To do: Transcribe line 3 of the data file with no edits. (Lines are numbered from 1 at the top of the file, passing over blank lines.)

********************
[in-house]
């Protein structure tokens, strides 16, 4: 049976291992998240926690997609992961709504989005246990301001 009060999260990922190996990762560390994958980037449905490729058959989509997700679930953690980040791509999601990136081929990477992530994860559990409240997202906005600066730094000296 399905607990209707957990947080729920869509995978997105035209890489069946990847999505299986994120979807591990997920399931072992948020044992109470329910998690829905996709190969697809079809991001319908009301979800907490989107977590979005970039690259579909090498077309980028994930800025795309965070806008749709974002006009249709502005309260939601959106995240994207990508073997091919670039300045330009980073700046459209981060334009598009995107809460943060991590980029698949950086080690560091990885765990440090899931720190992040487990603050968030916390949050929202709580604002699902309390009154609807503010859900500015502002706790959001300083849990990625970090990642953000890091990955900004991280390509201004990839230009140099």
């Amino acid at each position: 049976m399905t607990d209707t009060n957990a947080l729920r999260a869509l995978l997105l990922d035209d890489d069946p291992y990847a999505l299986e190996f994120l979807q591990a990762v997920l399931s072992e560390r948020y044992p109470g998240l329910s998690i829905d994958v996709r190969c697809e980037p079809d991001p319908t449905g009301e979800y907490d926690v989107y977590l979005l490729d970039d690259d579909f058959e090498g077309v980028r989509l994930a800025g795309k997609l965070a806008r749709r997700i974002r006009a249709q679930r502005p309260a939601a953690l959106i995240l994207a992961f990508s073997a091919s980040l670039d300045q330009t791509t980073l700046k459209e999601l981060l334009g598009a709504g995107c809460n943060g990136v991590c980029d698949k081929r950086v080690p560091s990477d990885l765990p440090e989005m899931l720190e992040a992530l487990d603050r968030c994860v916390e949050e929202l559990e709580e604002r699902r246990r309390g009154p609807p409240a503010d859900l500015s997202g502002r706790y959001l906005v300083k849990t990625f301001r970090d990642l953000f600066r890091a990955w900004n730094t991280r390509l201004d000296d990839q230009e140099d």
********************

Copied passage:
């Amino acid at each position: 049976m399905t607990d209707t009060n957990a947080l729920r999260a869509l995978l997105l990922d035209d890489d069946p291992y990847a999505l299986e190996f994120l979807q591990a990762v997920l399931s072992e560390r948020y044992p109470g998240l329910s998690i829905d994958v996709r190969c697809e980037p079809d991001p319908t449905g009301e979800y907490d926690v989107y977590l979005l490729d970039d690259d579909f058959e090498g077309v980028r989509l994930a800025g795309k997609l965070a806008r749709r997700i974002r006009a249709q679930r502005p309260a939601a953690l959106i995240l994207a992961f990508s073997a091919s980040l670039d300045q330009t791509t980073l700046k459209e999601l981060l334009g598009a709504g995107c809460n943060g990136v991590c980029d698949k081929r950086v080690p560091s990477d990885l765990p440090e989005m899931l720190e992040a992530l487990d603050r968030c994860v916390e949050e929202l559990e709580e604002r699902r246990r309390g009154p609807p409240a503010d859900l500015s997202g502002r706790y959001l906005v300083k849990t990625f301001r970090d990642l953000f600066r890091a990955w900004n730094t991280r390509l201004d000296d990839q230009e140099d």